Not adjusting for inflation renders the whole exercise as meaningless as comparing the cost of one thing in US dollars and another in Canadian dollars. (CAD currently about 75 cents, but in 2011 there was parity.) In fact, it’s even harder to compare. When GWTW came out the US population was only 40% what it is now and I suspect that international grosses were not even counted at all. Today the international gross for a blockbuster is easily twice what the US gross is.

  5. Teve says:

    @wr: $3.9 in 1940 = $71 today.

  6. Stormy Dragon says:

    @wr:

    I think we fundamentally agree on why it’s a bad movie, but I see the politics and morality as a fundamental component of the “filmaking aesthetics” and you see them as extraneous historical baggage.

  7. Tyrell says:

    The merchandising value of some of these movies can bring in a lot of money. I have seen a lot of “Avengers” t-shirts. The “Frozen” merchandise income was out the roof – probably a $ billion easily. Everywhere I went it was “Frozen” cups, ink pens,
    book marks, lanyards,pencils, and throws. You could find that stuff in outer Mongolia or a convenience store in the low country of SC. Disney made enough money off that movie to let people in free to Disney World for a year and not miss a dime. “Frozen 2” is coming.

  8. Kathy says:

    How big were movie theaters 80 years ago?

    Up til the 90s, gigantic theaters were still common in Mexico City. I mean huge theaters with screens as tall the side of a building and hundreds of seats available.

    They’re all gone. A few were converted to multiplex theater (are they still called that?), some were torn down, most were converted to other uses, like office supply stores (really) and at least one was turned into a stage theater.

    I miss them. Sure, image quality is better today (it was fine in the 80s), and sound is incomparably superior (no contest at all), and you get seat-side service, and cup holders, and the VIP/premium theaters are really nice. But you don’t get the effect now of seeing the Death Star look as big as the Moon, even if you seat at the front row.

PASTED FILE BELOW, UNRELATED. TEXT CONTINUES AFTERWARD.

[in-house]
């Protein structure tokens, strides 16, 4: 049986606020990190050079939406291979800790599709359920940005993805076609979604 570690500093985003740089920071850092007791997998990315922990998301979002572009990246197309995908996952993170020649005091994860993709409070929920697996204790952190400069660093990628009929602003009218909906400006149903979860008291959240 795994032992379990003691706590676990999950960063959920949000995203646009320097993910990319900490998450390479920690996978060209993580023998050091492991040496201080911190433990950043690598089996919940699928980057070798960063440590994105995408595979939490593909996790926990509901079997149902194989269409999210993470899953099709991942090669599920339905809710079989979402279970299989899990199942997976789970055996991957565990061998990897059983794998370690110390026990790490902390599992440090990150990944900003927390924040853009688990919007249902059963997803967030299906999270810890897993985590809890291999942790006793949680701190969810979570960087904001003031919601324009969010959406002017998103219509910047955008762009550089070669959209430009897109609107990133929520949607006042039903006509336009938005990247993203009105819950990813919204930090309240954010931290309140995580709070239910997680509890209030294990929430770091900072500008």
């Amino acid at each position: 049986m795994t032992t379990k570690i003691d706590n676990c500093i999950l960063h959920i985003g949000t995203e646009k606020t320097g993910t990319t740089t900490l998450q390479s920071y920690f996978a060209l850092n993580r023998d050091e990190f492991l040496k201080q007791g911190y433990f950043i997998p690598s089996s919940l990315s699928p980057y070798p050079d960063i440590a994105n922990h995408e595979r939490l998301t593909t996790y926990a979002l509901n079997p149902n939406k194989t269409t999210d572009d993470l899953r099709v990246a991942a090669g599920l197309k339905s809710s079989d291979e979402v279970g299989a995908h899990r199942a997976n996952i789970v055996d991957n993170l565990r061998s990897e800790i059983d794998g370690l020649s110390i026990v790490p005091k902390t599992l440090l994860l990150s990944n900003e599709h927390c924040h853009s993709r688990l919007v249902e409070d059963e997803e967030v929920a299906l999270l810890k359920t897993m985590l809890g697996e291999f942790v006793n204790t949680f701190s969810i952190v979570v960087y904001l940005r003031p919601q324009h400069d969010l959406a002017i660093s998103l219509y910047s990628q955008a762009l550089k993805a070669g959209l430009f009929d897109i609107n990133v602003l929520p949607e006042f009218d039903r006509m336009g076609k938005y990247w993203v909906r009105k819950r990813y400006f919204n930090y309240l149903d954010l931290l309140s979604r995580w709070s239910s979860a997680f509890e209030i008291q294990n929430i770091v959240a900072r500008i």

But, given there are also many more movies now, the One HUGE Theater model was not sustainable, even had they upgraded image and sound and service.

  9. Kylopod says:

    I’ve said it before, and I’ll say it again: the Hollywood press ignores inflation because it enables them to claim box-office records are being broken more often. They wouldn’t be able to hype as many movies if they were being economically literate.

  10. gVOR08 says:

    @Stormy Dragon: My wife and I last saw GWTW in a theater re-release in the mid-seventies. I was afraid we were going to get kicked out. We were getting really dirty looks for laughing in the wrong places.

  11. Stormy Dragon says:

    @Kathy:

    IIRC, the shift to more smaller theaters in the US was driven largely by the Americans with Disabilities Act. I forget the specifics, but there was some sort of cutoff where theaters with more than a certain number of seats required a big jump in accommodations, and nearly all theaters built after that were sized just under the cutoff.

  12. gVOR08 says:

    @Kathy: Good point. And those huge theaters existed because everyone went to the movies, regularly. Less competition for a families entertainment dollars.

  13. Gustopher says:

    @Tyrell: “Gone With The Wind” really didn’t do as well with the merchandising as “Avengers” or “Frozen”, did it?

    But, “Birth Of A Nation” went all out with the merchandising. Nearly a hundred years later, my brothers still have their costumes and go to the conventions… they are such nerds.

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  14. Kathy says:

    @gVOR08:

    Oh, yeah. I recall seeing a lot of movies I didn’t care to see, because “we’re going to the movies.”

  15. Kathy says:

    @Stormy Dragon:

    That sounds plausible, but there must be more to it than that.

    The big theater was the standard in Mexico in the 70s, but there were smaller ones. a chain had multiplexes with 4 to 5 theaters in shopping malls. There were also “Art House” theaters part of another chain, I think, which were small, intimate even, and showed more highbrow fare, often older movies or ones that were not big hits. Some of these had two theaters. as an aside, these theaters were all named after film directors; with names like Goddard and Kubrick.

    By the 80s, small theaters, usually with two screens, began to sprout in smaller shopping malls. In the 90s Cinemark opened a modern theater with half a million screens and large tubs of popcorn. Then local companies copied the model, and that’s where things stand today.

  16. Tyrell says: